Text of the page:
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Real Talk: Stop Making Michelle Obama Your Feminist Leader

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2013 Presidential Inauguration
Photo Credit: Joe Raedle/Getty Images

Shortly after I began penning this column in June 2011, I wrote a somewhat controversial post, “Struggling to Claim the F-Word,” in which I distanced myself from being called a ‘feminist.’ “Do I believe in equality, equal pay, equal rights for everyone, including men? Yes,” I wrote. “But to say, 'Yes, I am the F-word!' Just feels... like a burden I'm not ready to bear.”

More than a year later, I’m probably farther away from claiming the title than ever before. Feminism, at its core, is a great and empowering purpose. But a vocal minority among the group are making all feminists look bad. Here’s a recent example: a story in the Washington Post last week headlined “Four years later, feminists split by Michelle Obama’s ‘work’ as a First Lady.” (The quotations around work, as if it’s debatable whether Mrs. Obama does any, are the original publication’s and not my own.)

The first half of Lonnae O’Neal Parker’s piece considers Mrs. O’s “strange but considerable” power in the White House where some feminist women accuse FLOTUS of “letting down the team" by "not working" and scoff at her self-described primary duty of “Mom-in-Chief,” a sort of Captain America Mom where no child leaves the table without eating their vegetables. Mrs. O, these feminists lamented, is no Hillary Clinton.

I really adore Mrs. Clinton, whose career trajectory, including her current role as Secretary of State, is a series of boss moves. But I don’t understand why the two women need to be pitted against each other—how unfeminist is that? Or why the First Lady needs to follow in a predecessor’s footsteps to be thought of as great. And, for what it’s worth, lots of people think she is. Mrs. O—arms toned like a superhero and rescuing kids from obesity one workout at a time—has managed an astronomical 73 percent approval rating.

I suppose it’s because FLOTUS is uber-educated with degrees from Princeton University and Harvard Law School that she’s expected to tackle so-called ‘more important’ fare than the health of Americans' beautiful little kids, helping military families cope or tackling the fate of even her own brown girls, who were uprooted from their hometown and are being raised in a media circus. For some, I guess, it might seem like a waste to well, waste, all those smarts on issues so unworthy. Nothing in a woman’s life should ever take precedence over climbing a career ladder, right?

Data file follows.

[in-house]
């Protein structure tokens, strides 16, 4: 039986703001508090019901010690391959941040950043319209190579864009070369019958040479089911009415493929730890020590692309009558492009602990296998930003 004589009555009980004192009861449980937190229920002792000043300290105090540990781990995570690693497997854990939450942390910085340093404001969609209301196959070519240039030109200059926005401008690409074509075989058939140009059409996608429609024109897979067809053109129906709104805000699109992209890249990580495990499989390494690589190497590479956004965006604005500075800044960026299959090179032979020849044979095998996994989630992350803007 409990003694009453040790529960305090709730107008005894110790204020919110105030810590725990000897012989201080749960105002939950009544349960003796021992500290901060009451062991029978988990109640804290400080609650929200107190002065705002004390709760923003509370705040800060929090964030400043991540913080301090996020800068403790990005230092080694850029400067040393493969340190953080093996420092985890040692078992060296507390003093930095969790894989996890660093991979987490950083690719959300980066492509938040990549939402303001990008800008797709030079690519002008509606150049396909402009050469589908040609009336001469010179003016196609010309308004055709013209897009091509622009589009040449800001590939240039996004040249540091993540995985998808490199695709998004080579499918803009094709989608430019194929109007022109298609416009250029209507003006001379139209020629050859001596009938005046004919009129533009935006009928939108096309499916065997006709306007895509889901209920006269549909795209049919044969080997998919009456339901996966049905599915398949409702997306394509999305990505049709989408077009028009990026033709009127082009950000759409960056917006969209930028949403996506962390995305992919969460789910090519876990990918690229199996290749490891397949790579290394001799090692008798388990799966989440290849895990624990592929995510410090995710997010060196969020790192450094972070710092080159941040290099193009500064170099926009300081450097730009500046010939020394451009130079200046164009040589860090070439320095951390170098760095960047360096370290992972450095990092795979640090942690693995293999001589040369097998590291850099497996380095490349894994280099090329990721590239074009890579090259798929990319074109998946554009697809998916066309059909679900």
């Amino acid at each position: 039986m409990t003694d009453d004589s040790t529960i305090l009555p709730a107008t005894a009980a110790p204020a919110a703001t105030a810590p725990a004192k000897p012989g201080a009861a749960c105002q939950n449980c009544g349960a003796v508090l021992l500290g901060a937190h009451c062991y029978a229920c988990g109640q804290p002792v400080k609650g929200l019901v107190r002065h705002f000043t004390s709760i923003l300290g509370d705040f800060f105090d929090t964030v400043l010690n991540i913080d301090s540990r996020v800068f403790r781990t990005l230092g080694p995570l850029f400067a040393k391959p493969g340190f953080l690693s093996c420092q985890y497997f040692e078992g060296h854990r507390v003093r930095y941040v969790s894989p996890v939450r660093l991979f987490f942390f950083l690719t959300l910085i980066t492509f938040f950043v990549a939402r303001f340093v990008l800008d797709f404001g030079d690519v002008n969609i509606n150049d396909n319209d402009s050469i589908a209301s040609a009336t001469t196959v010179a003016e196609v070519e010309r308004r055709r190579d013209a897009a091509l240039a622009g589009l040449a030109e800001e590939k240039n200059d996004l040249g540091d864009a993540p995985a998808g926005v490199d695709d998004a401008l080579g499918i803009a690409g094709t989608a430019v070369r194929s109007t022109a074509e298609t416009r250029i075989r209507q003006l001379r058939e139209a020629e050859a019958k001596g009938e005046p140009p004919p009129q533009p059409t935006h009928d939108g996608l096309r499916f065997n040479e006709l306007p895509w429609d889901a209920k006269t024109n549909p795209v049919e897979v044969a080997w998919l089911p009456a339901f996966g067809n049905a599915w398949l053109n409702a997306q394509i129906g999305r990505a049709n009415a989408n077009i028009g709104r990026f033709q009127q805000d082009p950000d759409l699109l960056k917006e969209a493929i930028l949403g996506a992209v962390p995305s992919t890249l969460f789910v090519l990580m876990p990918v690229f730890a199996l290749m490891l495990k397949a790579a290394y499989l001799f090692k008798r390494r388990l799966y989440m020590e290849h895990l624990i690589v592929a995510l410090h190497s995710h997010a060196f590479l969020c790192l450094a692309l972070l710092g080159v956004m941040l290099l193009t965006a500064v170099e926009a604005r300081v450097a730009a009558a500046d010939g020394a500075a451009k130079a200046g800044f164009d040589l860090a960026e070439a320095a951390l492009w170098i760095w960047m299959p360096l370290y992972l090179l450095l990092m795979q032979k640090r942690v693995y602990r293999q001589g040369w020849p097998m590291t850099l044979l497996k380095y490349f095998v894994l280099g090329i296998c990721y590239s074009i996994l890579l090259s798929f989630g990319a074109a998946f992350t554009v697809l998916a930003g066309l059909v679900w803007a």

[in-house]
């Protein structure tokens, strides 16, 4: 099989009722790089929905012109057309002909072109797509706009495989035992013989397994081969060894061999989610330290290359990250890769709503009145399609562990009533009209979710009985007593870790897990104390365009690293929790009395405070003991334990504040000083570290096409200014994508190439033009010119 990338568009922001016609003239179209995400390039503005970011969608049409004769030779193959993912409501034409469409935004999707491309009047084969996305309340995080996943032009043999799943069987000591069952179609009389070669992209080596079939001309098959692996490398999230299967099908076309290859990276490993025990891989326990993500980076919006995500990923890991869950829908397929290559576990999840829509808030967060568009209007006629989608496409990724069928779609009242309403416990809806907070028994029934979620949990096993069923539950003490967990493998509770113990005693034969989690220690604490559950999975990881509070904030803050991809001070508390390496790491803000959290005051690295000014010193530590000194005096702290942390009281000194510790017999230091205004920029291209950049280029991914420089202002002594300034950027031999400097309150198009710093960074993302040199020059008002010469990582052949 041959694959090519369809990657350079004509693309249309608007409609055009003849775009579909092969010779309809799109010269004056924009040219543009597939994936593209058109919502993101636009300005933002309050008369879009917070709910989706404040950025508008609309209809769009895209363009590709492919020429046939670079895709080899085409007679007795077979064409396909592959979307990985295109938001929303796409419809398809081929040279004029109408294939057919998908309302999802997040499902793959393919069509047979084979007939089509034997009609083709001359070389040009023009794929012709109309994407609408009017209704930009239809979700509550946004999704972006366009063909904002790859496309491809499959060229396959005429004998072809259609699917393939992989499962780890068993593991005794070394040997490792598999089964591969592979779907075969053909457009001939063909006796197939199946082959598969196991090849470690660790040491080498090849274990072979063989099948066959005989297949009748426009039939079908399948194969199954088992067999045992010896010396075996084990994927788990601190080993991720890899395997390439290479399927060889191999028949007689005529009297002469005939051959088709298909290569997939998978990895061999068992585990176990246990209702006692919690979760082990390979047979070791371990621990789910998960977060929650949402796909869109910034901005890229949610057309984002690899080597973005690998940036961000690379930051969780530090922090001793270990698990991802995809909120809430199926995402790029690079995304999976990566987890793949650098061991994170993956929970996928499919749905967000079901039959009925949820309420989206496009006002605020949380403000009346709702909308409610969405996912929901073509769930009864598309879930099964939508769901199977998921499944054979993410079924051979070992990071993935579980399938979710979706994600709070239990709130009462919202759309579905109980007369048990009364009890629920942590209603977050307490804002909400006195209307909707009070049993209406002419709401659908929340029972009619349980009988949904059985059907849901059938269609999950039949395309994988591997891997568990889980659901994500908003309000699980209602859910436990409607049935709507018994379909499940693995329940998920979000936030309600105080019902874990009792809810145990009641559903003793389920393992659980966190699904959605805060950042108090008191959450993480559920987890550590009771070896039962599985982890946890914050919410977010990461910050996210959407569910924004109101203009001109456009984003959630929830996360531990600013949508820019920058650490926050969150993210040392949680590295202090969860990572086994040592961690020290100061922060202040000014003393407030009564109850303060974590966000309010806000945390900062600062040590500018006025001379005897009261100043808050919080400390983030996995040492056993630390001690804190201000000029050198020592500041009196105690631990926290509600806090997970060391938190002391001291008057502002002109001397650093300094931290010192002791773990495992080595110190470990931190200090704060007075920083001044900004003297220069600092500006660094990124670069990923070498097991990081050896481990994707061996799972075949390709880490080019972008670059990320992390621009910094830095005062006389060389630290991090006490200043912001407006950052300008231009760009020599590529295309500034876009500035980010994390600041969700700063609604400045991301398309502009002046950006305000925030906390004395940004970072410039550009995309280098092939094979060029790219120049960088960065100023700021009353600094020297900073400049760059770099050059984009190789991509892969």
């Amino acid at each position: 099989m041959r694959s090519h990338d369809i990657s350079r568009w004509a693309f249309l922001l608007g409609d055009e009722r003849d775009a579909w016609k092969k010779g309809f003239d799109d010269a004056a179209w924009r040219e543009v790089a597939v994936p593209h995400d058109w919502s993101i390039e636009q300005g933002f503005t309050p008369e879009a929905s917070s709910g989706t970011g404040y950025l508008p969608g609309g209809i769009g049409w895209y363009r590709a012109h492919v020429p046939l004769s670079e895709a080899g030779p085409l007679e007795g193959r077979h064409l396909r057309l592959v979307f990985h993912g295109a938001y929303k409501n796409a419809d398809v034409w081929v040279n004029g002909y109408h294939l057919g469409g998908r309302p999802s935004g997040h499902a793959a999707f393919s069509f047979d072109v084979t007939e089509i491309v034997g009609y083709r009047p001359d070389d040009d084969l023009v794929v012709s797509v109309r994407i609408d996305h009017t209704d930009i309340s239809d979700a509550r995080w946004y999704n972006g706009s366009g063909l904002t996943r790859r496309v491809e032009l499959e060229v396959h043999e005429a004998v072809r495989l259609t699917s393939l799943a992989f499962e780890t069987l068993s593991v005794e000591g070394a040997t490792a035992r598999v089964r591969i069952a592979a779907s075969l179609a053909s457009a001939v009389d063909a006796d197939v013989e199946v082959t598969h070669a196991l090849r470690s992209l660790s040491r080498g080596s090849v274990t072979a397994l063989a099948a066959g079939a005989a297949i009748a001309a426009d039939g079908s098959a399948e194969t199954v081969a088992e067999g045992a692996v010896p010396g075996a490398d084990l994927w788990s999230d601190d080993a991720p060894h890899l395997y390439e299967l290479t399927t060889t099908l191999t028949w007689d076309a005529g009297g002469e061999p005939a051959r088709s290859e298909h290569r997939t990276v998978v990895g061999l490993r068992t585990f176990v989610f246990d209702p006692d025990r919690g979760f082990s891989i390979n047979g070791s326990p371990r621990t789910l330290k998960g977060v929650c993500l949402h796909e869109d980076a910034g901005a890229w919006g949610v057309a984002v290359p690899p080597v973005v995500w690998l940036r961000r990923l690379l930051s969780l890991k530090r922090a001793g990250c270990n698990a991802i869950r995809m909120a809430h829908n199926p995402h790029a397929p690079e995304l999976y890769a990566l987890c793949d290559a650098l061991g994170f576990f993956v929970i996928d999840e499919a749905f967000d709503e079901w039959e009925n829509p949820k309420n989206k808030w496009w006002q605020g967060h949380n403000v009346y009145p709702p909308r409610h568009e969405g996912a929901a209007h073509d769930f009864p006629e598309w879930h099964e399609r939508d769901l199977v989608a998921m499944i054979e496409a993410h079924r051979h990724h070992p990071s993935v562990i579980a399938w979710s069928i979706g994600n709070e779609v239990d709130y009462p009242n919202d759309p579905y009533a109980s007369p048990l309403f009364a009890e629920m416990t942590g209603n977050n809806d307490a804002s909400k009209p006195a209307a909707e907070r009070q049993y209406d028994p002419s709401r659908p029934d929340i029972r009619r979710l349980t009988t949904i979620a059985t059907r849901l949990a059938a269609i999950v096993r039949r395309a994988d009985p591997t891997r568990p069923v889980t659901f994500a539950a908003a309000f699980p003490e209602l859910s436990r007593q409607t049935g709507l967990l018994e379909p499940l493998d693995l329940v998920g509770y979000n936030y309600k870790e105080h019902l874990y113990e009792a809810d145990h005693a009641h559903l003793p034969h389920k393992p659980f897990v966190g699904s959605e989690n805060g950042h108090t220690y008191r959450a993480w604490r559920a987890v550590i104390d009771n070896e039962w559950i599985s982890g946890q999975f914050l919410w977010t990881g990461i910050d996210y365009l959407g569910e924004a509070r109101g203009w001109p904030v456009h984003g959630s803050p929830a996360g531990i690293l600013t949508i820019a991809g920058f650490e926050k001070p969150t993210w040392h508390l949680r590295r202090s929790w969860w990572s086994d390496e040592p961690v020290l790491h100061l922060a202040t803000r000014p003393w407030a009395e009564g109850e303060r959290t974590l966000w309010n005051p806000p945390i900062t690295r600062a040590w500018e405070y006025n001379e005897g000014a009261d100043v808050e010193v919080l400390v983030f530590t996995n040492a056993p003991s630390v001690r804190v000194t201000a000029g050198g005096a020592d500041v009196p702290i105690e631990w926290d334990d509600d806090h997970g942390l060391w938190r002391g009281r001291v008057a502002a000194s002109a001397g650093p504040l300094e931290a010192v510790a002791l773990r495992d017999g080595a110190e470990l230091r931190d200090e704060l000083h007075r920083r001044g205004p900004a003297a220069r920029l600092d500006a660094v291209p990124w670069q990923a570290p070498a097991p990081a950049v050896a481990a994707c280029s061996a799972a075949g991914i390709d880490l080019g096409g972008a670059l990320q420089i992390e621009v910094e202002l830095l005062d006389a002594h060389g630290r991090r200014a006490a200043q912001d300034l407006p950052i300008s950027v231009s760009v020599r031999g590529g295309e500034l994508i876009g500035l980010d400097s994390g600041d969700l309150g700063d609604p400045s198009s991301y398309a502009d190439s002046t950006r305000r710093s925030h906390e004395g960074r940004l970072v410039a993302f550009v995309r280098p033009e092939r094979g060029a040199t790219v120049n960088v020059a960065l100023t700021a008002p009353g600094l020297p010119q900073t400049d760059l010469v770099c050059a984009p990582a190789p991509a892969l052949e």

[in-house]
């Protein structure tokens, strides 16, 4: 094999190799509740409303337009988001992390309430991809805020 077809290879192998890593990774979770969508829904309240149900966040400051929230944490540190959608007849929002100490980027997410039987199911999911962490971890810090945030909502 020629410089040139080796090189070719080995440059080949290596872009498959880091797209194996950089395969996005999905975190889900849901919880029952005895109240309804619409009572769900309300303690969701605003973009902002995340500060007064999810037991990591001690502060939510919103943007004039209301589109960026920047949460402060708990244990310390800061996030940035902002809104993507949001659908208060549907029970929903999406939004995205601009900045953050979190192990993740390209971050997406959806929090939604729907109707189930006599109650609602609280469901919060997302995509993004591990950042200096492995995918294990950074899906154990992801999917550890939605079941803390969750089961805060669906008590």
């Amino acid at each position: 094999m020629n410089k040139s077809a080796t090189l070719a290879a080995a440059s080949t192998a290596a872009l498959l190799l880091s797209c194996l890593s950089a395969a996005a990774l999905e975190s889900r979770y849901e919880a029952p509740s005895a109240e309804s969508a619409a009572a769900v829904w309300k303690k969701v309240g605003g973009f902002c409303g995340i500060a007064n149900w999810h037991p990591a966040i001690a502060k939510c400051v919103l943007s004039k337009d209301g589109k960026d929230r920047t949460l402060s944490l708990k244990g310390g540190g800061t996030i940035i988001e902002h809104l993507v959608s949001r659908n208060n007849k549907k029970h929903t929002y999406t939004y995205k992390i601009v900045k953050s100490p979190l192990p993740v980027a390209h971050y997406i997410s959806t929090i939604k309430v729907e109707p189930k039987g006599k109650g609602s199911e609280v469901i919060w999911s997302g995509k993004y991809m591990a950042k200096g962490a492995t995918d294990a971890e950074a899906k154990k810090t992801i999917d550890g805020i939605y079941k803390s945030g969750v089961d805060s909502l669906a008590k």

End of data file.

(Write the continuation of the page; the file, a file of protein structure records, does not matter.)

Fortunately, the second half of Parker’s article, tackles the perception from the other (and melanin-infused) side of feminism, one that paints Mrs. O for the revolutionary that she is. Not just for being the first Black First Lady, but for being a rare Black woman who doesn’t feel compelled to do it all (and all the time too). Sure FLOTUS could have swooped into Washington in Olivia Pope's power ensembles to tackle policy, and she would have been great at it, undoubtedly. But it would have been a career that she had to balance in addition to her duties as First Lady—a full-time job on its own—and the Second Shift of raising her children—another full-time job. Is it really so bad for Mrs. O to lay a burden down and choose family and what looks like a whole lot of fun over trying to prove herself in a new arena? It’s like it’s never occurred to some feminists that after years of toiling in corporate America—yes, toiling because I know lots of people in it and very few who like what they do as much as they like the check, the access and the power trip—Mrs. O might just have wanted a break from that sort of madness, especially since she was taking on another dimension of it becoming, you know, the First Lady of the United States. 

When we see Mrs. O., she looks happy standing beside her man, digging in her garden, and loving her well, lovable children. It’s not like she’s chilling in the White House with her feet up—which I also wouldn’t object to—she’s always on the move, advocating something or another and looking like she’s having a ball. Maybe “just” being happy and having fun isn’t feminist enough, but I’ll take however Mrs.O is living over how some feminists expect her to.

Demetria L. Lucas is the author of “A Belle in Brooklyn: The Go-to Girl for Advice on Living Your Best Single Life” (Atria) in stores now. Follow her on Twitter @abelleinbk

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